We are so lucky to live where there is an abundance of wildlife right on our doorstep. One of the most common sights often seen, particularly when driving around the countryside, is a bird hovering motionless over a grass verge at the side of the road or over a hedgerow, and this is nearly always a kestrel.
Kestrels are beautiful and they are amazing to watch as they hunt small mammals and birds. They are found in such a wide variety of habitats from moor and heath to farmland and urban areas. The only places they do not favour are dense forests, vast treeless wetlands and mountains. They are a familiar sight hovering beside a motorway or other main road and can often be seen perched on a high tree branch, or on a telephone post or wire, on the look out for prey.
Their plumage is mainly light chestnut brown with blackish spots on the upper side and buff with narrow blackish streaks on the underside. Unlike most raptors, the males and females are quite different with the male having fewer black spots and streaks, as well as a blue-grey cap and tail. The tail is brown with black bars in the females and has a black tip with a narrow white rim in both sexes.
When lockdown eased, I set off for a farm in Lincolnshire where a family of kestrels breeds every year. I have been returning to this spot for many years now with my camera. It really is a privilege to see a family of kestrels and watch their hierarchy and feeding behaviours. It was July when I took these images and the youngsters would soon be forced away by the parents to fend for themselves, but at this time the parents were still tolerating the young birds.
Photographing from a hide means that you can get a lot closer to the action and these normally skittish birds will be relaxed in their local habitat. Using my current camera system, an Olympus set up, means that I can photograph in silent mode so the subject is oblivious to the attention it is getting. In the past the noise of my shutter as I fired off a small burst of shots would spook the bird and it would not feel relaxed. At the end of the day the welfare of the bird must always come first.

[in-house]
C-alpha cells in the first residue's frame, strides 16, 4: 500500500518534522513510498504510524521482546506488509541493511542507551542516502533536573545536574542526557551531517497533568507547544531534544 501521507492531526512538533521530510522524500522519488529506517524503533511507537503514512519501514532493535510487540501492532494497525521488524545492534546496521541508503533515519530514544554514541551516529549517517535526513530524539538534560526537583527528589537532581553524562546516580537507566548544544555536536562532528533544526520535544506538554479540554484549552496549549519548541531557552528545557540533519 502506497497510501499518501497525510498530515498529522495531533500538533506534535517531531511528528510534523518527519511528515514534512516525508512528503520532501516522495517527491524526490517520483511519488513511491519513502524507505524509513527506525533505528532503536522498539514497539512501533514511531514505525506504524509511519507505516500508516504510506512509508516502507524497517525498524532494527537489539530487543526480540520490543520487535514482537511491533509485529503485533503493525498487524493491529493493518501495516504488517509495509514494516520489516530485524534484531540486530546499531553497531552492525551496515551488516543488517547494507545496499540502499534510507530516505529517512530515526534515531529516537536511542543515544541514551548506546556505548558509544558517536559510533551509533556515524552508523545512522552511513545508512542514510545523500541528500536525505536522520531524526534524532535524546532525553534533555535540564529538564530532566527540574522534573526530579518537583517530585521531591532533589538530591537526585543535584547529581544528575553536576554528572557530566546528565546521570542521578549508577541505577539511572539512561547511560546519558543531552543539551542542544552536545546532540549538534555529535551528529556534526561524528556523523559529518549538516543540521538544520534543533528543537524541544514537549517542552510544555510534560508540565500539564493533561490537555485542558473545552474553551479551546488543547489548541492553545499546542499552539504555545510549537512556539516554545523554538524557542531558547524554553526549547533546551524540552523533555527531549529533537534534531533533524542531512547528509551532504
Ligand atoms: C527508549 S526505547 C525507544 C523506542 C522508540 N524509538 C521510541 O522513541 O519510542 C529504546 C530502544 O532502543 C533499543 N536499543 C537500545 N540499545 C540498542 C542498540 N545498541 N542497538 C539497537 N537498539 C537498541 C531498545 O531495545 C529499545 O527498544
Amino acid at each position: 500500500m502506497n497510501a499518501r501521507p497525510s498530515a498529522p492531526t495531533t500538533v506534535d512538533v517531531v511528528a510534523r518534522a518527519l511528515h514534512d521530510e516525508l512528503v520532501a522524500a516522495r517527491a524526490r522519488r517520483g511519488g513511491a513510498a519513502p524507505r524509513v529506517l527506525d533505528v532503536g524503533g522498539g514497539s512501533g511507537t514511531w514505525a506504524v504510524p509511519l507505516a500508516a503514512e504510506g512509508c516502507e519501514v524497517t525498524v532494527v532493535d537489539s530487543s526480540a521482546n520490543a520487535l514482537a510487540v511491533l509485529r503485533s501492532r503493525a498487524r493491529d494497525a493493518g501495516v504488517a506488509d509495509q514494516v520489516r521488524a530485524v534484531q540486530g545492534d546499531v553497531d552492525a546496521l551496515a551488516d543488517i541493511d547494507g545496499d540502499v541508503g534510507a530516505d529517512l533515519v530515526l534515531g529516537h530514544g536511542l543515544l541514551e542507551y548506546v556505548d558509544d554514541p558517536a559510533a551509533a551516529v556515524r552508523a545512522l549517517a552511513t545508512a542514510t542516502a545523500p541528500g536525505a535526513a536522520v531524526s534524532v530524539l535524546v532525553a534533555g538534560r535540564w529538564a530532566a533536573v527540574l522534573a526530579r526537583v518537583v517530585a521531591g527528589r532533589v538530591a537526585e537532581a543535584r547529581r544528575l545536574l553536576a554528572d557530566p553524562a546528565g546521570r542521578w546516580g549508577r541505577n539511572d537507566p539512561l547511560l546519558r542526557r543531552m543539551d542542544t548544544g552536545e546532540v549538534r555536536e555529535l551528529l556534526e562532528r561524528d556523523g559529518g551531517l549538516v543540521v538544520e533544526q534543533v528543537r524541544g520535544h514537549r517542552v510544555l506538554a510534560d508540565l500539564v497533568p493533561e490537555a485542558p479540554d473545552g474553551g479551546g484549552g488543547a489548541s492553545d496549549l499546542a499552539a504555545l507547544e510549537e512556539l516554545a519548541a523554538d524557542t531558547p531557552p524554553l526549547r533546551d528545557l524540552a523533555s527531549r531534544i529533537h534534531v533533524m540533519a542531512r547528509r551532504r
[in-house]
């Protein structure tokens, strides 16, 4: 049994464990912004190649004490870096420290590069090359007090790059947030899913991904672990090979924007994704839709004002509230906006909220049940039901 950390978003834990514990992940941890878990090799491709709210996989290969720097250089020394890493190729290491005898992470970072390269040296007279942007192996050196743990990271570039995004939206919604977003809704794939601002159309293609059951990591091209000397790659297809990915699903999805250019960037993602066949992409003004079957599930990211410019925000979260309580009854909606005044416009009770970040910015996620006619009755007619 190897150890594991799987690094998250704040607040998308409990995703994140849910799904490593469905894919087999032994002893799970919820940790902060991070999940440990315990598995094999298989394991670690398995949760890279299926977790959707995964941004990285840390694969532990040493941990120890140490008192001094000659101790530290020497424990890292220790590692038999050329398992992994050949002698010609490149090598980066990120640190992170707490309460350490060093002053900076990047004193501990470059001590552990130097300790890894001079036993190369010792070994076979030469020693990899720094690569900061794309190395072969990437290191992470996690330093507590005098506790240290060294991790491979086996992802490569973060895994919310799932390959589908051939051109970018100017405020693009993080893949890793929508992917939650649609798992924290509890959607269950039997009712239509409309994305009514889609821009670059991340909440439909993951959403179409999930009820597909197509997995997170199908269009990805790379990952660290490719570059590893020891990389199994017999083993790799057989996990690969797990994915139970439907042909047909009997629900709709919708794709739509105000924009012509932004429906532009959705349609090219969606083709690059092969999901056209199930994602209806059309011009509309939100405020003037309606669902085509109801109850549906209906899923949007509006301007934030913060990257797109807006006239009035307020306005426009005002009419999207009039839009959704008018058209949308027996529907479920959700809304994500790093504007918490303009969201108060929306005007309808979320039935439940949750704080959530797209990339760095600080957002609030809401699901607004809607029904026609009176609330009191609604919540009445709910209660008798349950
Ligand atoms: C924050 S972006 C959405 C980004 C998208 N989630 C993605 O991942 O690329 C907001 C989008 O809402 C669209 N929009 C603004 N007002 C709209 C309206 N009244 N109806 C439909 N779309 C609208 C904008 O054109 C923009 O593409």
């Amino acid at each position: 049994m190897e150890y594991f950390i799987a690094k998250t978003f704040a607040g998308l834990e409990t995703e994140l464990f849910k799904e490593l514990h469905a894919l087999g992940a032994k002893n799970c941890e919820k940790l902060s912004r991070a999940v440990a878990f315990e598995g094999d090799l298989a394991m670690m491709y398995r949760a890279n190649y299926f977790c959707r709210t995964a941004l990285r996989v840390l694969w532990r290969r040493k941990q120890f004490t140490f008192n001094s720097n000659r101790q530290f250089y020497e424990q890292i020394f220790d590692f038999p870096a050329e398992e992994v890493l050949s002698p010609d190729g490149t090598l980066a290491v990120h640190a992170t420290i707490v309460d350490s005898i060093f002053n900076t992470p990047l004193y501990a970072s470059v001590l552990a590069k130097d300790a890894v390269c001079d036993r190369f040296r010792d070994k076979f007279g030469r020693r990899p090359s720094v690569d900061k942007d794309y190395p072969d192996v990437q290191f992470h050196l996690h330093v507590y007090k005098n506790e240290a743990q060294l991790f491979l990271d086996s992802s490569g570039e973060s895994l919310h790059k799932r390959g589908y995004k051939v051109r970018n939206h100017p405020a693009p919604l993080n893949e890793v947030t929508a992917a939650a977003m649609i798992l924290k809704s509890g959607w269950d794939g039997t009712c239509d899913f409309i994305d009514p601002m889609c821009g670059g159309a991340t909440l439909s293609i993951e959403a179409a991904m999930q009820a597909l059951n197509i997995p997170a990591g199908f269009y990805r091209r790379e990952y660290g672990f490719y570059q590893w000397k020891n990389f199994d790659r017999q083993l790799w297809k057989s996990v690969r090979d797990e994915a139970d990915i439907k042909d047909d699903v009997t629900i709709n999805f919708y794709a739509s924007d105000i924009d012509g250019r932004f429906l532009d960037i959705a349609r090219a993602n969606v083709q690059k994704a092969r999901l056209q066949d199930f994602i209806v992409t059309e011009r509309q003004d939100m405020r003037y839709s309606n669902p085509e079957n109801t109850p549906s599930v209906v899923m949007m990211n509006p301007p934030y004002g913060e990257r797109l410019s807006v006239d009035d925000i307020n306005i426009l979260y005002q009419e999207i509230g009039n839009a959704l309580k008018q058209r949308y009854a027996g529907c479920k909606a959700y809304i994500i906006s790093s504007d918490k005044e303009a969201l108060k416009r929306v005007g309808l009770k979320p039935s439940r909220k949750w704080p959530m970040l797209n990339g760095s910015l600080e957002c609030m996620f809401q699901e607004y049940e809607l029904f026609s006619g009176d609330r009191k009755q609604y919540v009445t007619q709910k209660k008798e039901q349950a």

All of the images in this article were taken during one session, spending 15 hours in the hide and making the most of the various types of light that I encountered: sometimes full glare from the sun and at dawn and dusk the opportunity to snatch a few backlit and side lit images. It was great to see three young birds at the same time with one of the parents sitting on a haystack behind, trying to get some rest from the young kestrels.
So next time you are out and about in the countryside and see a kestrel hunting at the side of the road, try to find a convenient place to park up and watch this fantastic bird. You will be amazed at the acrobatic skills it possesses as it hovers in the sky, riding the winds, its head not moving an inch as it focusses and concentrates on its prey.
If you would like to see more images of this spectacle go to my Facebook Page which is Greg Coyne Photography, like it and then keep up to date with my travels on a regular basis. You can also visit my website gregcoynephotography.co.uk